Tokenism is when a company tries to look diverse by including people from marginalized groups on the surface — but without a real commitment to fairness and inclusion. This often means hiring people from these groups but not giving them the same chances for promotion or pay, or really listening to what they have to say.
WebMD’s Health Services DEIB Study shows 62% of staff say DEI&B programs aren’t effective. And 9 out of 10 respondents report that their companies have DEI programs. Yet, not everyone knows how to get the support they need.
So, how do you spot tokenism if it is happening in your organization? Here are the signs:
- Recruiting some diverse candidates to give an appearance of diversity
- The company website shows images of a diverse workforce when it does not accurately reflect the actual employee population
- There are significantly fewer employees from underrepresented groups compared to the overall company population
- Employees from underrepresented groups are not given access to the majority of employees’ benefits and perks.
- Managers from diverse backgrounds are not given the authority and influence to make or contribute to critical business decisions.
DEI vs Tokenism
DEI means making a fair and inclusive workplace for everyone in the company. While tokenism is when a company tries to look diverse without truly committing to fairness or inclusion.
Plus, DEI focuses both on representation and inclusion. On the other hand, tokenism is only focused on having a diverse group but doesn’t think about inclusion and fairness.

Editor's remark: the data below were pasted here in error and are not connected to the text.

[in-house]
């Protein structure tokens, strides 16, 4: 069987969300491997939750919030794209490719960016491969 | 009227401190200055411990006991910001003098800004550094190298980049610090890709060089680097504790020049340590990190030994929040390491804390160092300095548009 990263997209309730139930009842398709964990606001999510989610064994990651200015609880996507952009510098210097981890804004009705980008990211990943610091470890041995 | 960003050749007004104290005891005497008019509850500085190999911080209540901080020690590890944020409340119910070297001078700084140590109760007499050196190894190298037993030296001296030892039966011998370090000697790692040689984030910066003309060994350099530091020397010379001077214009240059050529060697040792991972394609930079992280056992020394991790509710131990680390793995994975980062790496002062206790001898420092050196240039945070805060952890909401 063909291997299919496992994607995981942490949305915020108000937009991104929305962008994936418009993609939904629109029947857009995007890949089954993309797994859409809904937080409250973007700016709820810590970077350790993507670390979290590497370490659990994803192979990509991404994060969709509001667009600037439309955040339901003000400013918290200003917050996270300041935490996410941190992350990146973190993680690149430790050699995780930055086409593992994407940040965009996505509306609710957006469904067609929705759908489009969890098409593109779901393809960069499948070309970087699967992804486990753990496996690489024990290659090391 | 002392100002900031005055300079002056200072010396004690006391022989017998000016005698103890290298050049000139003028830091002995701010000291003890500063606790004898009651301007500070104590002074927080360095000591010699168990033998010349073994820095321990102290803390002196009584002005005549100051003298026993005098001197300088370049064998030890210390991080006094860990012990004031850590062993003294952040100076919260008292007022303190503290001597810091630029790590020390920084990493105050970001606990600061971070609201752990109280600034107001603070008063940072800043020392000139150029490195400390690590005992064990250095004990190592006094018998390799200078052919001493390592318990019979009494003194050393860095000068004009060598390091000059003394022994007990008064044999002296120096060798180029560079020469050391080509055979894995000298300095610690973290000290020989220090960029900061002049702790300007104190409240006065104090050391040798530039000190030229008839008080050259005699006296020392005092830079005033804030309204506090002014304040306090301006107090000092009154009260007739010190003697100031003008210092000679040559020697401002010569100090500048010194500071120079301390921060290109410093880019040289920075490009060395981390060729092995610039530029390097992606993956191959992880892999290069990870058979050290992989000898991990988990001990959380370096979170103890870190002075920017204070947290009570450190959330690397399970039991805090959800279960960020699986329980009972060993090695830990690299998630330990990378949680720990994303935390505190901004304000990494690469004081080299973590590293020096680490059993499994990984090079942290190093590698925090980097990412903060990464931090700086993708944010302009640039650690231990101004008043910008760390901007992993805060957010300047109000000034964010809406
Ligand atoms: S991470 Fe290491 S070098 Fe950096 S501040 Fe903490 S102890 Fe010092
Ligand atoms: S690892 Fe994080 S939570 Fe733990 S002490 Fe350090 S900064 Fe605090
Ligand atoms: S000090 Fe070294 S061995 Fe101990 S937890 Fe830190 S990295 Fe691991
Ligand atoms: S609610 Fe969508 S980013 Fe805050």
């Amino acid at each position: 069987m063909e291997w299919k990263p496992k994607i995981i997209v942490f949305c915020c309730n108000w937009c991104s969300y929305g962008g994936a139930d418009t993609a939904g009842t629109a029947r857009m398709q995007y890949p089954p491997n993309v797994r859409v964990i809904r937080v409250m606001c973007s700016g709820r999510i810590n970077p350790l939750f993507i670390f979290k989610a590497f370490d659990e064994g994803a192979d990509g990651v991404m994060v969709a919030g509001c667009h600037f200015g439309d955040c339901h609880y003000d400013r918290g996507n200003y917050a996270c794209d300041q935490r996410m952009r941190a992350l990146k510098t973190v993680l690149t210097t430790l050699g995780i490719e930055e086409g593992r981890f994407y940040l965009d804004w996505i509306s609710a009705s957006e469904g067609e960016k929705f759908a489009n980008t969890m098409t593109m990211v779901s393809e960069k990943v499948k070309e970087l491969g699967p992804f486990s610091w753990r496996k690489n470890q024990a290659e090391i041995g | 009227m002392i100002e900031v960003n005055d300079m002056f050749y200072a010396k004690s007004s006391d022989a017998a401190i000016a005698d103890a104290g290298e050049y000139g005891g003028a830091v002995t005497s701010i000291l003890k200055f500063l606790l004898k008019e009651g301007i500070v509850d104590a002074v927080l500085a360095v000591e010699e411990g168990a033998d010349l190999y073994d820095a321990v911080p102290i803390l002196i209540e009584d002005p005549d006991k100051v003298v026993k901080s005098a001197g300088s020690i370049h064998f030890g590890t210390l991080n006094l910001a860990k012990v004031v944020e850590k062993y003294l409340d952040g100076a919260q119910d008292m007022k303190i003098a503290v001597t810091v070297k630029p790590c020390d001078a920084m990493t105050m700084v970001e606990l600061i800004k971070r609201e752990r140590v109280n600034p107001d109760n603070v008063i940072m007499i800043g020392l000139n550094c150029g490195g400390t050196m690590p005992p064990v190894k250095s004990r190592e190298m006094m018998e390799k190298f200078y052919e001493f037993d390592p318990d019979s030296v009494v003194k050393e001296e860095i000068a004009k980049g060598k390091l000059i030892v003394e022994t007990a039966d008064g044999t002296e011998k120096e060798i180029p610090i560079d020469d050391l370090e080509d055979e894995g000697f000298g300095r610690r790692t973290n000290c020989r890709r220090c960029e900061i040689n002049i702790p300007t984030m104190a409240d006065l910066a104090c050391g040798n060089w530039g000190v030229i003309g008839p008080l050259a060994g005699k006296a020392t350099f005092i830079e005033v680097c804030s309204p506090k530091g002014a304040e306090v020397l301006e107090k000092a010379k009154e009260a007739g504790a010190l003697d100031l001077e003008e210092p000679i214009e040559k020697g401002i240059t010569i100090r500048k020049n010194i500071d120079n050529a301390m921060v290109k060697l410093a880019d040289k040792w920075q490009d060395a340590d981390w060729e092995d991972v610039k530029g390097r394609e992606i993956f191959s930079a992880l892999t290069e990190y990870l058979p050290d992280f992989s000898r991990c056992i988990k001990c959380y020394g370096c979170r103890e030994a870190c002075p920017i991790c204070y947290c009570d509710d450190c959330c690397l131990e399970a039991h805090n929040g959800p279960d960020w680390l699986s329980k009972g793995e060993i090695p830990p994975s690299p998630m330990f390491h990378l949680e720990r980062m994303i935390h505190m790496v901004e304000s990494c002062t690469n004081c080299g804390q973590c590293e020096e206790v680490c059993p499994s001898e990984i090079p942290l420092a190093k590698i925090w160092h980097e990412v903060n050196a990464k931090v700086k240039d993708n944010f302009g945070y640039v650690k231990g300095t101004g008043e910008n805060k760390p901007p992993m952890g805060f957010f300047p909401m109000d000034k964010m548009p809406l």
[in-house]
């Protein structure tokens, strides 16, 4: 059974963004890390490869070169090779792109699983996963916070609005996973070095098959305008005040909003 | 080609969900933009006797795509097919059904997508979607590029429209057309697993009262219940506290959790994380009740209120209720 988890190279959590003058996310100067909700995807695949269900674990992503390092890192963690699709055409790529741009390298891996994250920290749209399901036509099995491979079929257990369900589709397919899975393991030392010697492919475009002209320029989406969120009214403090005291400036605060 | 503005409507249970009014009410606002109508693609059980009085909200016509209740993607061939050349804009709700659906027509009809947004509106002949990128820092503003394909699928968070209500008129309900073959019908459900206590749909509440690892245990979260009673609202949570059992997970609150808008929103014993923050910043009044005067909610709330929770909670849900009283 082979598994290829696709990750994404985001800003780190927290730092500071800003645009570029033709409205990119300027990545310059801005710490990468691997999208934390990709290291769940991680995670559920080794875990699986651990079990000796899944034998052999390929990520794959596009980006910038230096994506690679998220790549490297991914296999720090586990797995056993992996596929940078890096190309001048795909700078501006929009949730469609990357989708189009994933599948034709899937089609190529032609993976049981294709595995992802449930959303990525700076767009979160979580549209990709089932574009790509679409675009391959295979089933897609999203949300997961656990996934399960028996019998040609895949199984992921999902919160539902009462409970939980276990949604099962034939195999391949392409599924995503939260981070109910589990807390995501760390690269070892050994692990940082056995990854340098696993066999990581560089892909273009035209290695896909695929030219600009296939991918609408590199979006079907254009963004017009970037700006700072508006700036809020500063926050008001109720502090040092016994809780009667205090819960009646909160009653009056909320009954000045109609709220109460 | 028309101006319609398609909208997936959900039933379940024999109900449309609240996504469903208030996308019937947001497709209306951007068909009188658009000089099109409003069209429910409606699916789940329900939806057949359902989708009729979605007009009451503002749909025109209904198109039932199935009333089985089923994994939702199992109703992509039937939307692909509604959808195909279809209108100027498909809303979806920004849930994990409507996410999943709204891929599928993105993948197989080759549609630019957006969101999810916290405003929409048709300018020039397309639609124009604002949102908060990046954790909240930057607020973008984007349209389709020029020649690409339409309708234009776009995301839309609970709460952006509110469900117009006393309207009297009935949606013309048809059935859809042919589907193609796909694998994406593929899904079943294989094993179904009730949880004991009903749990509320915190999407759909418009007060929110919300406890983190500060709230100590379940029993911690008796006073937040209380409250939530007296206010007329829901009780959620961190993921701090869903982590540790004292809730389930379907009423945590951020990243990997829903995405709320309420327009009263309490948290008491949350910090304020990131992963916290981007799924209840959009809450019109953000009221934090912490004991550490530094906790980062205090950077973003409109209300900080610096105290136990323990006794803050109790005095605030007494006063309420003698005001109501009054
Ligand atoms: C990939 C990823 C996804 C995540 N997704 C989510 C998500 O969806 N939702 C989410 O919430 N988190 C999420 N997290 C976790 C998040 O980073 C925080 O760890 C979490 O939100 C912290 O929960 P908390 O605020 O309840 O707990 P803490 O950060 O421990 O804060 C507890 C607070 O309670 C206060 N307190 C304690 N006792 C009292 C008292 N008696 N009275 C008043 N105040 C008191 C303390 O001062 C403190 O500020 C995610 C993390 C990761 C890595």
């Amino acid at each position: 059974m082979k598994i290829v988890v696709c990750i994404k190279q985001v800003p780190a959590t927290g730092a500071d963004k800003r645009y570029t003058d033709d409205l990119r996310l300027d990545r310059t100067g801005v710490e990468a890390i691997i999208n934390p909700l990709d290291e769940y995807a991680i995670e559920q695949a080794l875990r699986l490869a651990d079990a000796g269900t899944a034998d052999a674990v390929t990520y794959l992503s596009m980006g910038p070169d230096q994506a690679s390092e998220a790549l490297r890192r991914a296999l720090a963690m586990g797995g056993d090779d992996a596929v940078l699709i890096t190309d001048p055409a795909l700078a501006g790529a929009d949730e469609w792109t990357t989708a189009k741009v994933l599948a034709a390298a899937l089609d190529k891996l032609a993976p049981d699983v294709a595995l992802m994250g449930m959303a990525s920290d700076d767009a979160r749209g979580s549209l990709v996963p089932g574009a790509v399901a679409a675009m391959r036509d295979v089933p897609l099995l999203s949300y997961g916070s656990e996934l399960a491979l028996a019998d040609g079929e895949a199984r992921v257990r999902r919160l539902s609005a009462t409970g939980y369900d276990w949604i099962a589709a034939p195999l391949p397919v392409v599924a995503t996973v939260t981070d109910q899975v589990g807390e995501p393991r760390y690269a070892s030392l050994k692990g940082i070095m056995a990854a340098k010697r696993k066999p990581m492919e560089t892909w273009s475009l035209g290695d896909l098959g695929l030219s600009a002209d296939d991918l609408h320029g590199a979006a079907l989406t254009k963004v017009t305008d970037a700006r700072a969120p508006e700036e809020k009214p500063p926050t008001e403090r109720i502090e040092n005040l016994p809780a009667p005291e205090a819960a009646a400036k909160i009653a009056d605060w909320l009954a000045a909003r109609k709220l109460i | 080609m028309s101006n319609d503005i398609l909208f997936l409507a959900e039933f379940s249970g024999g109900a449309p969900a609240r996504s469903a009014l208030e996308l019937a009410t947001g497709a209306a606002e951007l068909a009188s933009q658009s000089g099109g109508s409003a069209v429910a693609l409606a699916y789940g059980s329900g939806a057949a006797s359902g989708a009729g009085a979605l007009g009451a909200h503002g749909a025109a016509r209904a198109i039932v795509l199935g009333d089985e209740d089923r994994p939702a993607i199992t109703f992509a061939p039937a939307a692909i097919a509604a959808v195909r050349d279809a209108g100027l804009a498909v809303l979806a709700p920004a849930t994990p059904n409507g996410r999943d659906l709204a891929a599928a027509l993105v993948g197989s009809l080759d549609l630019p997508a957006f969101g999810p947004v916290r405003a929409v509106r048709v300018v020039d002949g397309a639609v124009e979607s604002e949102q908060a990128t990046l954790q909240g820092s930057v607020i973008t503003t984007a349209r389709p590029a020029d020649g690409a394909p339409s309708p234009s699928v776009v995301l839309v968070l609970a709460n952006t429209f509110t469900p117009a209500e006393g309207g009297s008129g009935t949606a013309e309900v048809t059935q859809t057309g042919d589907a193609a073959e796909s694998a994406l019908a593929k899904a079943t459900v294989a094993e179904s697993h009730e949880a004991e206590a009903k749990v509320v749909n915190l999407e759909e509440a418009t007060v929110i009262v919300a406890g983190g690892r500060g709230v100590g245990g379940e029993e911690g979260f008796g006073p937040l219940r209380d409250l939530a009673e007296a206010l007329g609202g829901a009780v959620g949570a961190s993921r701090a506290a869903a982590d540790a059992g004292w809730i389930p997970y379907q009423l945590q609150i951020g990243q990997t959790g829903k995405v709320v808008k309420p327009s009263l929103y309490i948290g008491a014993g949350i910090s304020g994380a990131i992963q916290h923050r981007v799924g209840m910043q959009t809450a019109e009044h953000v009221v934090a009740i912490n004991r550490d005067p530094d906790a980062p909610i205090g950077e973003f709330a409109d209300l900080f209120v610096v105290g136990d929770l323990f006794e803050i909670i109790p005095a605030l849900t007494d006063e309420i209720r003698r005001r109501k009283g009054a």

When DEI is truly put into action, it can make the company more creative and productive. Tokenism has negative effects like making some people feel like they don’t belong. Also, it can lower employee engagement, morale, and how many people stay at the company.
Negative Impacts of Tokenism
Tokenism is not only harmful on an individual level but also for the entire organization.
This situation causes employees from underrepresented groups to experience imposter syndrome. They believe they were hired because of their diverse background rather than their skills and feel pressure to perform their best at all times because they feel like the majority groups are watching them.
For instance, a woman who got a promotion just to make it look like the company cares about gender diversity wasn’t asked to join leadership meetings. So, not including her in decisions might mean the company misses out on the chance to benefit from her different viewpoints and special skills.
If left unchecked, these tokenized staff would be demotivated and, worse, leave the company.
How to Avoid Tokenism
To avoid tokenism and promote authentic diversity, equity, and inclusion within an organization, consider the following strategies:
1. Commit to genuine diversity, equity, and inclusion
Make sure your promises about DEI are more than just trendy words. They need to be a real value and a top priority for your organization. So, start by looking at how things are now when it comes to DEI in your organization. Also, collect data about your team, how employees feel, and if there are any differences in opportunities and results. After that, set SMART DEI goals – specific, measurable, achievable, and realistic targets that match the company’s mission and values.
Don’t just set numbers or checkboxes to show diversity, as this can lead to tokenism. So, instead of randomly promoting a certain number of Black female employees to supervisory positions, think about making company policies and processes more inclusive.